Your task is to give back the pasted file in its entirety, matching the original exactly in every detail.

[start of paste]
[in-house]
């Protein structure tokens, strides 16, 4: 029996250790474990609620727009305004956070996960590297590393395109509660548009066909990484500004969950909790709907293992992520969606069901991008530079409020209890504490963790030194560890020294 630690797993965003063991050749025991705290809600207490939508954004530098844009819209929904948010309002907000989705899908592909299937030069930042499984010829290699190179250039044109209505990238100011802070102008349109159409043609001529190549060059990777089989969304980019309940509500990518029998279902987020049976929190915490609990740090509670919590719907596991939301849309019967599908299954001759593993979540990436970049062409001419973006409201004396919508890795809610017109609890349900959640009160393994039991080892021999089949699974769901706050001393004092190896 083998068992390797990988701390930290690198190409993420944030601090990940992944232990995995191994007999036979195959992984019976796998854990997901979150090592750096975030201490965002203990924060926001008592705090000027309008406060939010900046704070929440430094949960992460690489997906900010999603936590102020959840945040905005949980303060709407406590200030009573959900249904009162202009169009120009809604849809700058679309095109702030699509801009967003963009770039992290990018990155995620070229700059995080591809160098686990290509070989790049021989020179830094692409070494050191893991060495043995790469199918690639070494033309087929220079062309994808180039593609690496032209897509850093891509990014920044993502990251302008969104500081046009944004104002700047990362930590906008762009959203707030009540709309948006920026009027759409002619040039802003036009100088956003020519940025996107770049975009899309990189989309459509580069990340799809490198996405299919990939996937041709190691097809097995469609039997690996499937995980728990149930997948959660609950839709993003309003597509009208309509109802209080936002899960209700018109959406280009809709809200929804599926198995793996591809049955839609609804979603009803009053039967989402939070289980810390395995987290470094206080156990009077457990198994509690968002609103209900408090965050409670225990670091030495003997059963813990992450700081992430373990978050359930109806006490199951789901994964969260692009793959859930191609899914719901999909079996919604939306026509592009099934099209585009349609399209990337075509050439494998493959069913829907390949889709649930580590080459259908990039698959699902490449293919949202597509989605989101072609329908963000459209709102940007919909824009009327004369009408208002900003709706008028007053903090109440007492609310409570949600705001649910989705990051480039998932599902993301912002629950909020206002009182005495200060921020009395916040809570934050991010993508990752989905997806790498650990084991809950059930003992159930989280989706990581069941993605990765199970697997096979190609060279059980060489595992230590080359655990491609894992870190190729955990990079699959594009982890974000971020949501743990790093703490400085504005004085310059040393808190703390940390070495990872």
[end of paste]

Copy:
[in-house]
């Protein structure tokens, strides 16, 4: 029996250790474990609620727009305004956070996960590297590393395109509660548009066909990484500004969950909790709907293992992520969606069901991008530079409020209890504490963790030194560890020294 630690797993965003063991050749025991705290809600207490939508954004530098844009819209929904948010309002907000989705899908592909299937030069930042499984010829290699190179250039044109209505990238100011802070102008349109159409043609001529190549060059990777089989969304980019309940509500990518029998279902987020049976929190915490609990740090509670919590719907596991939301849309019967599908299954001759593993979540990436970049062409001419973006409201004396919508890795809610017109609890349900959640009160393994039991080892021999089949699974769901706050001393004092190896 083998068992390797990988701390930290690198190409993420944030601090990940992944232990995995191994007999036979195959992984019976796998854990997901979150090592750096975030201490965002203990924060926001008592705090000027309008406060939010900046704070929440430094949960992460690489997906900010999603936590102020959840945040905005949980303060709407406590200030009573959900249904009162202009169009120009809604849809700058679309095109702030699509801009967003963009770039992290990018990155995620070229700059995080591809160098686990290509070989790049021989020179830094692409070494050191893991060495043995790469199918690639070494033309087929220079062309994808180039593609690496032209897509850093891509990014920044993502990251302008969104500081046009944004104002700047990362930590906008762009959203707030009540709309948006920026009027759409002619040039802003036009100088956003020519940025996107770049975009899309990189989309459509580069990340799809490198996405299919990939996937041709190691097809097995469609039997690996499937995980728990149930997948959660609950839709993003309003597509009208309509109802209080936002899960209700018109959406280009809709809200929804599926198995793996591809049955839609609804979603009803009053039967989402939070289980810390395995987290470094206080156990009077457990198994509690968002609103209900408090965050409670225990670091030495003997059963813990992450700081992430373990978050359930109806006490199951789901994964969260692009793959859930191609899914719901999909079996919604939306026509592009099934099209585009349609399209990337075509050439494998493959069913829907390949889709649930580590080459259908990039698959699902490449293919949202597509989605989101072609329908963000459209709102940007919909824009009327004369009408208002900003709706008028007053903090109440007492609310409570949600705001649910989705990051480039998932599902993301912002629950909020206002009182005495200060921020009395916040809570934050991010993508990752989905997806790498650990084991809950059930003992159930989280989706990581069941993605990765199970697997096979190609060279059980060489595992230590080359655990491609894992870190190729955990990079699959594009982890974000971020949501743990790093703490400085504005004085310059040393808190703390940390070495990872």